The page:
What is an RF Attenuator?
An attenuator is a control element whose primary function is to reduce the strength of the signal passing through it. Such components are commonly used to balance signal levels in a signal chain, extend the dynamic range of a system, provide impedance matching, and implement various calibration techniques in the final application design.
Types of Attenuators
From the point of view of their primary function, attenuators can be categorized into fixed attenuators with a constant level of attenuation and variable attenuators with an adjustable level of attenuation. Depending on the form of attenuation control supported by variable attenuators, they can be further classified into analog-controlled voltage variable attenuators (VVAs) and digitally-controlled digital step attenuators (DSAs).
Voltage variable attenuators allow continuous adjustment of the attenuation level and can be set to any value within a given range. Analog variable attenuators are commonly used in automatic gain control circuits, calibration corrections, and other processing functions that require smooth, precisely controlled signals.
A DSA has a discrete set of attenuation levels that adjust the signal strength in predetermined attenuation steps. Digitally controlled RF IC attenuators provide a control interface compatible with microcontrollers and are a good solution for maintaining functional integrity in complex designs.
Attenuator integrated circuits can be realized in GaAs, GaN, SiC, or CMOS technology using resistors, PIN diodes, FETs, HEMTs, and CMOS transistors. Figure 1 shows the three basic topologies that serve as the basis for various attenuator design configurations: T-type, π-type, and bridged T-type networks.
Fixed-value attenuators utilize these core topologies implemented as resistors in thin-film and thick-film hybrid technologies to provide a fixed level of attenuation.
VVAs are typically available in T- or π-type configurations with diode or transistor elements that operate in a nonlinear resistive region. The desired attenuation level is adjusted by varying the control voltage using the resistive characteristics of the base element.
DSAs typically employ multiple cascaded cells that represent individual bits that can be switched to or from to achieve the desired attenuation level. Figure 2 shows several example configurations for DSA designs. These include configurations with integrated SPDT switches that switch input and output ports with attenuation pads and pass-through lines; switched-proportional device designs with transistors or diodes as switchable resistors; switched-resistor configurations where the resistors can be switched in-circuit or out-of-circuit; and embedded-device designs with transistors or diodes as part of the design.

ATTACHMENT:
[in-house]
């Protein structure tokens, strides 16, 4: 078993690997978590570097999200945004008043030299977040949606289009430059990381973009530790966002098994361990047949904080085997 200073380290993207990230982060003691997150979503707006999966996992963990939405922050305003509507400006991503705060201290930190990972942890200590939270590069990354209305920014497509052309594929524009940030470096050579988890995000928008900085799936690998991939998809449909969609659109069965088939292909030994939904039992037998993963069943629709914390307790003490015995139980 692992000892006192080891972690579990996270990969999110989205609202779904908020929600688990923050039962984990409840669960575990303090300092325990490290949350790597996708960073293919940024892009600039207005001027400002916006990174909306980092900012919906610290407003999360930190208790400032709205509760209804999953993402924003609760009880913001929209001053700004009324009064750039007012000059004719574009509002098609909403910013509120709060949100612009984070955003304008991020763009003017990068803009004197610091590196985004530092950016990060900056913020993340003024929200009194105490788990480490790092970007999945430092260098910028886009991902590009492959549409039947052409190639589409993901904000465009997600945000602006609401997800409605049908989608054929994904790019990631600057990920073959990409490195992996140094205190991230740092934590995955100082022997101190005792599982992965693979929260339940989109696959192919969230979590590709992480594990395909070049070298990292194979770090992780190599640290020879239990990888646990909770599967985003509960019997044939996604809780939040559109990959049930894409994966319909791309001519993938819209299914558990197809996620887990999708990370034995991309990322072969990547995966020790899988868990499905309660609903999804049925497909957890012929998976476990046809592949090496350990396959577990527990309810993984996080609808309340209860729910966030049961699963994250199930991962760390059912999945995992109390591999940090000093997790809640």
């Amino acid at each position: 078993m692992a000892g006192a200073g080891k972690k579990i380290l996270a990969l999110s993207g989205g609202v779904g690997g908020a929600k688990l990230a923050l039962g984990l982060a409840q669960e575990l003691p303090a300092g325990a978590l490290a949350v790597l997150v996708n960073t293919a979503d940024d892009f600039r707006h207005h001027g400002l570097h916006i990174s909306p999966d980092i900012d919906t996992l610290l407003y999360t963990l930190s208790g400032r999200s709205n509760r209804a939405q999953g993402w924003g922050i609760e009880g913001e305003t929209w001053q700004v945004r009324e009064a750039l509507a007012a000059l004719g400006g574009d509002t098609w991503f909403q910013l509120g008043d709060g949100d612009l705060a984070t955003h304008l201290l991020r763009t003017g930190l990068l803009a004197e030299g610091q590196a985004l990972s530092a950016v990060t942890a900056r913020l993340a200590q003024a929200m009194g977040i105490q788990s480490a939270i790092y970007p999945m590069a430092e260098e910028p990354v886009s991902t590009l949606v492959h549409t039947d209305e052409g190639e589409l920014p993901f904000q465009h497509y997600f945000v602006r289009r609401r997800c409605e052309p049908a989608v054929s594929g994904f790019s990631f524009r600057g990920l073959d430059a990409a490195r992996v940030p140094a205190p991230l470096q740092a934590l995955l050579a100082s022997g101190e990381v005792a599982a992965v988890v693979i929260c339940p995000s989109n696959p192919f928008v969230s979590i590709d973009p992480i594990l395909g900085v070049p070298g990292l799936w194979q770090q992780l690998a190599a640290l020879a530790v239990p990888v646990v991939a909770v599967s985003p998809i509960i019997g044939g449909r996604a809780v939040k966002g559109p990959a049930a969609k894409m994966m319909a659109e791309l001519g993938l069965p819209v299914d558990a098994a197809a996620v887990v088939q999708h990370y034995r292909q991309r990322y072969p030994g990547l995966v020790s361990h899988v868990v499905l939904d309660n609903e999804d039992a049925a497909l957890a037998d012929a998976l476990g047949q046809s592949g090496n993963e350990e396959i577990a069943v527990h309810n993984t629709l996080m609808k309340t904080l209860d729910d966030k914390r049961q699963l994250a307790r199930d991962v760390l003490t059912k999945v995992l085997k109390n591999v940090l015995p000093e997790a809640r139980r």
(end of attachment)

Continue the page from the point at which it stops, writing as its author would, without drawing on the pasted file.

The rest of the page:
Attenuator topologies can be categorized into reflective and balanced designs, as shown in the schematic in Figure 3. Reflective devices use an equivalent attenuator connected to the output of a 3 dB quadrature coupler and typically have a large dynamic range. Balanced configurations use two 3 dB quadrature couplers to combine a pair of identical attenuators and have good VSWR and power handling.
There is a wide variety of integrated circuit attenuator components, certainly not limited to those discussed in this article. We can also recognize other types of integrated circuits, including frequency-dependent and phase-compensated attenuators, temperature-variable attenuators, programmable VVAs with integrated DACs, and more. In this article, however, we consider the most common classes of IC attenuators and discuss their main topologies and key specifications, which will help RF designers to select the right component for the final application.